Early in my MFA, a teacher warned us, “Dreams are exposition in a ball gown.” And if you think about it, it’s pretty true most of the time. How often have we watched a character wake screaming from a nightmare that had revealed bits of his backstory? How many musical dreams have we suffered through in order to understand the roots of a farm animal’s anxieties?
I must admit that expository dreams are a step up from listening to a character talk about her backstory. At least we get to watch chase scenes and flying elephants instead of listening to a voiceover while the main character drifts glumly along barren streets.
But still, it seems like dreams have more dramatic potential than that. The first thing that comes to mind when I try to think of a dream with actual dramatic weight is The Wizard of Oz where almost the entire story takes place in a dream. Or Alice in Wonderland where the heroine creeps into a dream world through a rabbit hole. But in both these cases, the dream world functions as the real world, while the “real” world acts like an expository dream. In it, we meet characters that will show up later in altered form, or we learn of problems that the protagonist will find the fortitude to overcome while in the fantasy world.
So again, the dream–the reality alternate to the main reality of the story–functions as exposition.
As I consider what I’ve written, I suddenly realize that I’m defining dreams as alternate, ephemeral realities that have no impact on the “real” world. I also realize that this definition of a dream is historically pretty recent. Looking back on older literature, such as the Bible, I remember that people considered dreams as valid playesr in the real world. Pharoah took them seriously enough to hire dream interpreters. Joseph followed a dream and whisked his young family to Egypt. The premise of Revelation is that a dream can show a hidden reality that affects seen reality.
So there seem to be two basic approaches to dreams. The first treats them as valid realities. The second considers them mental phenomena that have only symbolic meaning. It seems to me that the second approach is considered the more realistic one these days. Thus, when a story treats a dream as a reality equal in validity to the “real” world, we call it fantasy or magical realism, while a story that treats a dream as unequal to the “real” world is called realism.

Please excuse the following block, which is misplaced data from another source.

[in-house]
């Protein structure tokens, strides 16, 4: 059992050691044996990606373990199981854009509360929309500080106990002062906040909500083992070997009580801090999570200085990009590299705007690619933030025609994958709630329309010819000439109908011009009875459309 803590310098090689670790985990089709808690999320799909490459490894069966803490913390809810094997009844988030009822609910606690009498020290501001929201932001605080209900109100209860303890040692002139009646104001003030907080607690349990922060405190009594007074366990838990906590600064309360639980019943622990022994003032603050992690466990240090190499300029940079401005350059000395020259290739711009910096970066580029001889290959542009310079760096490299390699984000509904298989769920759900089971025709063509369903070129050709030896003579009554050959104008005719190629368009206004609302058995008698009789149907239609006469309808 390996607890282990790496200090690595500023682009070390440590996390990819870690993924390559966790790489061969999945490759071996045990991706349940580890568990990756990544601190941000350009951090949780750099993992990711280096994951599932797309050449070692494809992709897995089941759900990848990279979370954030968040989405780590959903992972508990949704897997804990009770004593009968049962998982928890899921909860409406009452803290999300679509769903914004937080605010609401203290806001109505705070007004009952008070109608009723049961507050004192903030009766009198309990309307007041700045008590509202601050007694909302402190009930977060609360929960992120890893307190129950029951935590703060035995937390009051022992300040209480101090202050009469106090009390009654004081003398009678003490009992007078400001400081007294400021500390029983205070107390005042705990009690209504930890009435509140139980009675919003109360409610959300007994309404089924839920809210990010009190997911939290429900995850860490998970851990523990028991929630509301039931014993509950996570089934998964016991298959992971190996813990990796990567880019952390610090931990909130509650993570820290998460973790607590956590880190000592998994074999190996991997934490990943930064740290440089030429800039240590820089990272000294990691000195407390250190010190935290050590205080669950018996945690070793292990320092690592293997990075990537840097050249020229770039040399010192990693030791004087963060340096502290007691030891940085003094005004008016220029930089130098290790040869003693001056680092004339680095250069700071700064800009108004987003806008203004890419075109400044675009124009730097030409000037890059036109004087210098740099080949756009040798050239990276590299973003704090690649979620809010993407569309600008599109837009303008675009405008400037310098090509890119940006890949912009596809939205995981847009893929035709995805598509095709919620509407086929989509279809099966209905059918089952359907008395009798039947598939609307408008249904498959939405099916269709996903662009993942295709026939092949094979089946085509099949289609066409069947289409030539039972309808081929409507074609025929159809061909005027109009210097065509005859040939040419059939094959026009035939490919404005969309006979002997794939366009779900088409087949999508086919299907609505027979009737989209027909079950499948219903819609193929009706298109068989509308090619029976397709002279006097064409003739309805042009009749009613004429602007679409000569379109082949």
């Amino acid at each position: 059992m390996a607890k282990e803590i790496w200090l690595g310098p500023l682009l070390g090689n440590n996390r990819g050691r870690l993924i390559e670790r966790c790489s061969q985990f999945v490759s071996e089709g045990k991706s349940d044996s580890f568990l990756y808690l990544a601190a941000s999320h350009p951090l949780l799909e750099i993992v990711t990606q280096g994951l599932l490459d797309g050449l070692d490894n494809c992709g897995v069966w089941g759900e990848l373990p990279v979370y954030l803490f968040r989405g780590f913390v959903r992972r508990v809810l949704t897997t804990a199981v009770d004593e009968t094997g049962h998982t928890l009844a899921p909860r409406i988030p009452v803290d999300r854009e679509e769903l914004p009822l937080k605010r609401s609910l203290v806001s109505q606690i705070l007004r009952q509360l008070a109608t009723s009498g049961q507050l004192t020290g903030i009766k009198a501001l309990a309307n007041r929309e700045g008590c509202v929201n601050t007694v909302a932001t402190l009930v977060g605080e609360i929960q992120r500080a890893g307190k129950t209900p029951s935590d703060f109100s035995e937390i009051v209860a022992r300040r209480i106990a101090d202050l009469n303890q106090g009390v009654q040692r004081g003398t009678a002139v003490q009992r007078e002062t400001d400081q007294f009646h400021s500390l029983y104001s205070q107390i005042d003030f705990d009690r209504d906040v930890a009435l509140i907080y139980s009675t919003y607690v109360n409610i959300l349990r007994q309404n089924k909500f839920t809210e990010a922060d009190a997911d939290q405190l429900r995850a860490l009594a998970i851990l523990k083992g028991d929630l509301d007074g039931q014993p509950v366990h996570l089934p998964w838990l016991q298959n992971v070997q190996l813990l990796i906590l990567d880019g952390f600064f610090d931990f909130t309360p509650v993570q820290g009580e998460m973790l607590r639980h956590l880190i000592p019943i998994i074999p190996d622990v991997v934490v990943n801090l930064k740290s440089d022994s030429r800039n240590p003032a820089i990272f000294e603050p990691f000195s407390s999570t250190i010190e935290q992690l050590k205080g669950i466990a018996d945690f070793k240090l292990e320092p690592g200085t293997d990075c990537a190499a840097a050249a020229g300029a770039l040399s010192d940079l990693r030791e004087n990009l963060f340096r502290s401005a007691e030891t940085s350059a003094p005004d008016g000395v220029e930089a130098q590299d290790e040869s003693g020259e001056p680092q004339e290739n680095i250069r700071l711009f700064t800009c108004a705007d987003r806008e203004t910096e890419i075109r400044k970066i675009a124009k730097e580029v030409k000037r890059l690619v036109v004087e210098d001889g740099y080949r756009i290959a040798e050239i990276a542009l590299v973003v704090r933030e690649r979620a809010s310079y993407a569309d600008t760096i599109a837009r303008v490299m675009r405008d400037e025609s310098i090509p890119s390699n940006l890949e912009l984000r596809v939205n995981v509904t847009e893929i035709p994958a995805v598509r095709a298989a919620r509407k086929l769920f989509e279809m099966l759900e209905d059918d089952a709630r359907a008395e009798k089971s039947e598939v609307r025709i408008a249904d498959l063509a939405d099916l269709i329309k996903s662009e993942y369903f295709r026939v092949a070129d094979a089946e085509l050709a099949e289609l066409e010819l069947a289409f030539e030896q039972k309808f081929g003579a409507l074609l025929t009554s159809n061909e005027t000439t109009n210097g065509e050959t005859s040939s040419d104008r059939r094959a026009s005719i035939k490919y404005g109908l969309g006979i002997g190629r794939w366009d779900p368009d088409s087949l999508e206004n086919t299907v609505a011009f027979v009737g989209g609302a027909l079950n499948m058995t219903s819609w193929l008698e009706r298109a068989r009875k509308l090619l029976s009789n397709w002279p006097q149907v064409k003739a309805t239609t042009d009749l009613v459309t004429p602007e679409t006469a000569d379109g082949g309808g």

When a dream is a valid reality in a story, it obviously has all sorts of dramatic potential. We have thousands of years of literature to prove that. But the current conception of a dream, and the demands of realist literature, seems to strip a lot of that potential away, leaving us with the imaginative but dramatically limp dream scenes we read and see today. I even admit, with great sadness, that one of my favorite movie scenes–the dream sequence from Ingmar Bergman’s Wild Strawberries–though a masterpiece, is exposition.
In order to regain their fertility in realist writing, I think dreams need to become more like characters than settings. They need to be an antagonist or ally to the protagonist, working for or against the character’s goals and dramatic needs.
One metaphor for what I’m getting at is the movie Stranger than Fiction where a man discovers that he is a character in a novel-in-progress and tries to derail the plot. At one point, he decides that his best course of action is inaction and he holes himself up in his apartment, watching television, refusing to move even to change the channel. But suddenly a crane tears down the outside wall of his apartment and it becomes apparent that the plot, refusing to be stopped, has come to get him.
Judith Guest’s novel, Ordinary People, has a good example of a dramatically weighty dream. Conrad, a teen who survived a boating accident his brother didn’t, is the victim of nightmares that push him toward suicide. He spends the book wrestling with these dreams with the help of a psychiatrist, trying to beat them before they beat him.
I’m on the lookout for dramatically weighty dreams in realist literature or film. Any suggestions?